ICE turns on inexplicably

Discussion in 'Prime Technical Discussion' started by Stained glass guy, Apr 20, 2021.

  1. Stained glass guy

    Stained glass guy New Member

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    I have explored a similar topic but it did not answer my question. We have a new 2021 Prime and this is the daily scenario. Leave house fully charged. About 3 miles from home I go down a 3/4 mile hill at no more than 35mph. I use B, or not. At the bottom of the hill is a stop sign. After stopping and proceeding on mostly level road the ICE comes on whenever I use the accelerator, even for very gentle acceleration on level road. This continues until I stop for coffee, about 5 minutes. When I get back in, the ICE stays off until I return home later in the day, going uphill all the way. If the ICE were kicking on to prevent overcharging on the regen going downhill, wouldn't it have done so while going downhill? It waits until I am all the way down. It is more of an annoyance than anything, and I am mostly just curious as to the rationale for this behavior. I have tried different drive modes, climate on or off, defrost on or off, and have had this happen regardless of ambient temperature. Thoughts?
     
  2. PiPLosAngeles

    PiPLosAngeles Senior Member

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    Hard to say. I also have a 2021 and regularly leave my house with a full charge and drive 2 miles to the top of a long descent. When I start down I have 96%, and by the bottom I have 100% again without triggering ICE. Even in 90°F temps the last couple of days. I suspect it's because the car was in the garage and the battery temp is nowhere near 90°F.

    Do you have the ability to see the traction battery temperature? If you were just charging prior to departure it might be pretty warm already, which could trigger the observed behavior.
     
  3. bisco

    bisco cookie crumbler

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    sounds typical for toyota plug ins...
     
  4. Stained glass guy

    Stained glass guy New Member

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    I don't think I can see the temp, but here is another piece of the puzzle. If I turn it off at the bottom of the hill, even momentarily, and then restart the ICE does not engage. If it were a temp or overcharging issue this should not effect it.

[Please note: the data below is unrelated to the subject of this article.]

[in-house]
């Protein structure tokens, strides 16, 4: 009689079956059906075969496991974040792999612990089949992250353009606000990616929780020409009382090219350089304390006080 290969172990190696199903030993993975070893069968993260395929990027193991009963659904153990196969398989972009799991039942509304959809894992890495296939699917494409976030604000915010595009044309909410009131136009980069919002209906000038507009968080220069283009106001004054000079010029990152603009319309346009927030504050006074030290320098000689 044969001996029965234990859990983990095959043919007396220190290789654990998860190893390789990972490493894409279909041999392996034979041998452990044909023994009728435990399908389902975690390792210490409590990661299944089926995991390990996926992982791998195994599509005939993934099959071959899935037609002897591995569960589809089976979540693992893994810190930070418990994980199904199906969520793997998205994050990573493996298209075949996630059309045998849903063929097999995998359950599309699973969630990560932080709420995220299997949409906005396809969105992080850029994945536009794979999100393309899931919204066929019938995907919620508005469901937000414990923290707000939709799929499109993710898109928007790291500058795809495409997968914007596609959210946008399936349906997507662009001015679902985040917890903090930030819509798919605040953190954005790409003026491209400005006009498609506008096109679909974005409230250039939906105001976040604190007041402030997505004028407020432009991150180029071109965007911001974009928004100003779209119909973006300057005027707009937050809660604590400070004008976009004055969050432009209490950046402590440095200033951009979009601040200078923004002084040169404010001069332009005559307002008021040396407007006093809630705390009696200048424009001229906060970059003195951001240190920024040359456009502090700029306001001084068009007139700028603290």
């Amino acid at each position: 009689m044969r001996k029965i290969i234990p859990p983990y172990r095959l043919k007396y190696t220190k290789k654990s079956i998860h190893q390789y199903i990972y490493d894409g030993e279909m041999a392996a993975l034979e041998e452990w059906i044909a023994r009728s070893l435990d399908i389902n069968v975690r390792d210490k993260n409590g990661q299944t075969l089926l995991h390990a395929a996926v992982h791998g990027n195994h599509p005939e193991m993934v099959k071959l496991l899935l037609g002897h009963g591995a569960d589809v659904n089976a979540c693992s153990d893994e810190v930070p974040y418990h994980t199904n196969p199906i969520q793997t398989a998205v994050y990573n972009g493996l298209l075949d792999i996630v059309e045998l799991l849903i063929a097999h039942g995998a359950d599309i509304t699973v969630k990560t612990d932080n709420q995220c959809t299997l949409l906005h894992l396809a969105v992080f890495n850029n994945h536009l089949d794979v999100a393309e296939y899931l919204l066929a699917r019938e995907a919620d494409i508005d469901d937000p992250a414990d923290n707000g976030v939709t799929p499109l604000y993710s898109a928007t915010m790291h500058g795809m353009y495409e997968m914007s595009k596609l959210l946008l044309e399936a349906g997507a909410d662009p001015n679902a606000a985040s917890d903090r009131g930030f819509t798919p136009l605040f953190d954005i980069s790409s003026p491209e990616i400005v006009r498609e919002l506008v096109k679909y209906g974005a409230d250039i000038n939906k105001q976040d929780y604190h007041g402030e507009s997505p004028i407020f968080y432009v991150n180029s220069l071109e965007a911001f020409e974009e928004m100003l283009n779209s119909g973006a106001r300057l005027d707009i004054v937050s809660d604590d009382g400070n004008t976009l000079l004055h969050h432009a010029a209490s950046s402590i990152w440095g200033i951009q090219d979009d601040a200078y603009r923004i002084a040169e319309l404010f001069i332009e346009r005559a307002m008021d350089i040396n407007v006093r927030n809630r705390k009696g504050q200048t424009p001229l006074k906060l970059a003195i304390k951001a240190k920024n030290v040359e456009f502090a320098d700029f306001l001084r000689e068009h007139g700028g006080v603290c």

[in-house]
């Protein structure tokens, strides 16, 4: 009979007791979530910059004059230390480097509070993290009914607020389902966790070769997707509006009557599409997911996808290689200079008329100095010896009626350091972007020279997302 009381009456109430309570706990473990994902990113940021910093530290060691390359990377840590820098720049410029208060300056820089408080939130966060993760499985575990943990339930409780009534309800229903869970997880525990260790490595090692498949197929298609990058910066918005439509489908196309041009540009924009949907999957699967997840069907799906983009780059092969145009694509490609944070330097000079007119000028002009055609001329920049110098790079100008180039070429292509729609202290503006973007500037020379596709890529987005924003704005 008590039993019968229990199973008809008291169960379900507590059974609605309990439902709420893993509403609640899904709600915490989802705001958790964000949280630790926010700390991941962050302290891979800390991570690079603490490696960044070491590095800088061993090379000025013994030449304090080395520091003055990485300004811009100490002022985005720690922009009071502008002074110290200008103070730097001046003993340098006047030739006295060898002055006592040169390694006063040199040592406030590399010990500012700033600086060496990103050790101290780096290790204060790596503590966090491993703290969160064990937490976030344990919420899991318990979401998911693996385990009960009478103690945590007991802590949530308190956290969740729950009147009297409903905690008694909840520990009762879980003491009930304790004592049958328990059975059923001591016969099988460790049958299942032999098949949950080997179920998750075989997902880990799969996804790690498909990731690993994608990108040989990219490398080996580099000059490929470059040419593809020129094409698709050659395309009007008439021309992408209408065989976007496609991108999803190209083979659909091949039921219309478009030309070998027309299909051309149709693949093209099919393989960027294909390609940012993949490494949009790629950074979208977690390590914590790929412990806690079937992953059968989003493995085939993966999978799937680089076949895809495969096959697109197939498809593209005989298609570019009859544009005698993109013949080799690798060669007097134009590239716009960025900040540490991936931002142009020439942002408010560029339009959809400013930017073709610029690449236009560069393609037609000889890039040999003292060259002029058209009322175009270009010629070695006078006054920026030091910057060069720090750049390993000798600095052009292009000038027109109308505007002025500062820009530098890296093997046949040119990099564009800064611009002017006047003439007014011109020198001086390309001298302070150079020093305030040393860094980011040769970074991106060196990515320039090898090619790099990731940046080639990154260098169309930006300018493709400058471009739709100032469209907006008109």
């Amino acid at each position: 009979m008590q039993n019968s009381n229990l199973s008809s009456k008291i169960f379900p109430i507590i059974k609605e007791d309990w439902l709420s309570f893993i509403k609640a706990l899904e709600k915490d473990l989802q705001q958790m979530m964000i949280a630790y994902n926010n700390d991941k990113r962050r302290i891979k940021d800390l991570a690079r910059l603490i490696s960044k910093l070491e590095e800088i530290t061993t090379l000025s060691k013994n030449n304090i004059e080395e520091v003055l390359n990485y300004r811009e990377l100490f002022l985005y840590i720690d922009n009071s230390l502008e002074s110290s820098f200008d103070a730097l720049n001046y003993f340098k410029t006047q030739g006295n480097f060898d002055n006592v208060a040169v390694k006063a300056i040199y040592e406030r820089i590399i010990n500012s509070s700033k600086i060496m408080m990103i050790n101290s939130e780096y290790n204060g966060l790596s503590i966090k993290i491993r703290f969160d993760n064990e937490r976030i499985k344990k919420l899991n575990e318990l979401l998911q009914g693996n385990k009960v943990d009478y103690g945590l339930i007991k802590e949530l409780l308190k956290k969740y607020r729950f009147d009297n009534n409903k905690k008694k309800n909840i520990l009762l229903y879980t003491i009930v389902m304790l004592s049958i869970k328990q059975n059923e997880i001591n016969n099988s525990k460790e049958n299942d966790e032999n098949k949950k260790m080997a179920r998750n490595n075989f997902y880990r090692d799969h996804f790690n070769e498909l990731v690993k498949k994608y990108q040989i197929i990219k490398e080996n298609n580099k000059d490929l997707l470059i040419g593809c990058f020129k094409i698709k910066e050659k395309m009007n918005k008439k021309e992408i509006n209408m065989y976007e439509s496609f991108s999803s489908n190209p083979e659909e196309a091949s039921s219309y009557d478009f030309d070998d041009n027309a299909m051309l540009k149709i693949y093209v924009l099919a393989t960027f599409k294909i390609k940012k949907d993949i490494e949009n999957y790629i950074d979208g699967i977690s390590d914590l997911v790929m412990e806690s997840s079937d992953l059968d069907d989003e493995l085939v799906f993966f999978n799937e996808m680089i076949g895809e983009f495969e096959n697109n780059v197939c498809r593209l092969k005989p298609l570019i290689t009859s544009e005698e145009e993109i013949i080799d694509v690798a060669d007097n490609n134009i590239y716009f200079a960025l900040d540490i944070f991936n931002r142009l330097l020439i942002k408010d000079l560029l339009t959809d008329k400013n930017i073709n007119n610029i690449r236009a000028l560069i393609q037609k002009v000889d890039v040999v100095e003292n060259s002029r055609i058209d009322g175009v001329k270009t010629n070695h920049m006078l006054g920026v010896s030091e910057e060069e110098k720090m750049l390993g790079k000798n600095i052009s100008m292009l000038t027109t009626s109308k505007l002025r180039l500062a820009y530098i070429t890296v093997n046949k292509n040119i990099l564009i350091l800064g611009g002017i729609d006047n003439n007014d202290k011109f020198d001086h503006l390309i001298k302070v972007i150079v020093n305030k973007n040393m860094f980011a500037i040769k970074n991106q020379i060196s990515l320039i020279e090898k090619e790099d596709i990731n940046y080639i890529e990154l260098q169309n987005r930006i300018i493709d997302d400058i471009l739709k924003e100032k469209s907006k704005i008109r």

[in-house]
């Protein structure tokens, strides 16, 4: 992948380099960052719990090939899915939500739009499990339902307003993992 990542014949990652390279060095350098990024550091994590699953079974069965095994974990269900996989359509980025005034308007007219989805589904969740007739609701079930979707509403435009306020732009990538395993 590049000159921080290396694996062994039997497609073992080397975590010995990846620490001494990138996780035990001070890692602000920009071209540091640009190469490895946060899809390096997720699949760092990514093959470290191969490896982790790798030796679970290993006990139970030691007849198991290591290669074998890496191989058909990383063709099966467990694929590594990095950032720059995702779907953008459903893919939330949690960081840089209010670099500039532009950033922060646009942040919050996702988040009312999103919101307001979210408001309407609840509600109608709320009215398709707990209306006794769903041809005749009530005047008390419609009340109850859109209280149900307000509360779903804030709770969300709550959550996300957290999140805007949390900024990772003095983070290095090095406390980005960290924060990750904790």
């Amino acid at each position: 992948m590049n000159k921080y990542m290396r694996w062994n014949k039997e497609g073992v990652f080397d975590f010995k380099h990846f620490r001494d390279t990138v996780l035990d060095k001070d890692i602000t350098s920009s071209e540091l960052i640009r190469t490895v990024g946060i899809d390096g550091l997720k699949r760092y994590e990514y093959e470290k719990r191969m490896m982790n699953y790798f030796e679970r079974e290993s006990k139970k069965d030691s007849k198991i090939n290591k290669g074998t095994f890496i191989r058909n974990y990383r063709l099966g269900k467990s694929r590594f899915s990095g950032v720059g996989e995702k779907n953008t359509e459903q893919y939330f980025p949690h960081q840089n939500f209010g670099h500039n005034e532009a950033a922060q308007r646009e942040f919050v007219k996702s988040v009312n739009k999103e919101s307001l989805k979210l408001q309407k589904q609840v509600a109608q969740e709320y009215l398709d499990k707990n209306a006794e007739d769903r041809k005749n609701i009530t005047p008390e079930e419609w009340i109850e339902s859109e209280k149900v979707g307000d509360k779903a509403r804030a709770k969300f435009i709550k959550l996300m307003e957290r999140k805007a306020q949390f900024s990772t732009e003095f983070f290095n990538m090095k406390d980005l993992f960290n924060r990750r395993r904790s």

5. Stained glass guy

    Stained glass guy New Member

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    Do you have a guess as to why it does this?
     
  6. ems2158

    ems2158 Active Member

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    My 2017 did the same thing today. First time,
    under the same conditions you described.
    I don't normally do this route but the engine started toward the bottom of a mile long decline.

    It was a bit odd since i had about 12 miles of electric range remaining.

    The weather here was pretty cold 38° F. I'm guessing the engine started to heat the cabin.

    I didn't have the rear window defroster on.
     
  7. Salamander_King

    Salamander_King Senior Member

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    Yeah, ICE starting no reason (at least to the mind of the driver) is a very usual thing on this car. The car has a mind of its own. It is covered by the manual. LOL

    upload_2021-4-22_13-43-45.png
     
  8. fotomoto

    fotomoto Senior Member

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    Have you tried starting the trip with different levels of SOC? Warm battery vs cold battery?
     
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  9. Stained glass guy

    Stained glass guy New Member

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    It has done it with temperatures ranging from 10 to 60F, so don't think that is a factor. What confounds me is that if I turn the car off, then back on, the ICE no longer does it, so I think it is something independent of charge, temperature, climate controls, regenerative braking, etc. I am thinking it is more of a feature built into the software that serves no useful purpose. What is SOC?
     
  10. Stained glass guy

    Stained glass guy New Member

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    Yeah, I saw that in the manual. Basically it may start whenever, and don't blame us. LOL
     
  11. bisco

    bisco cookie crumbler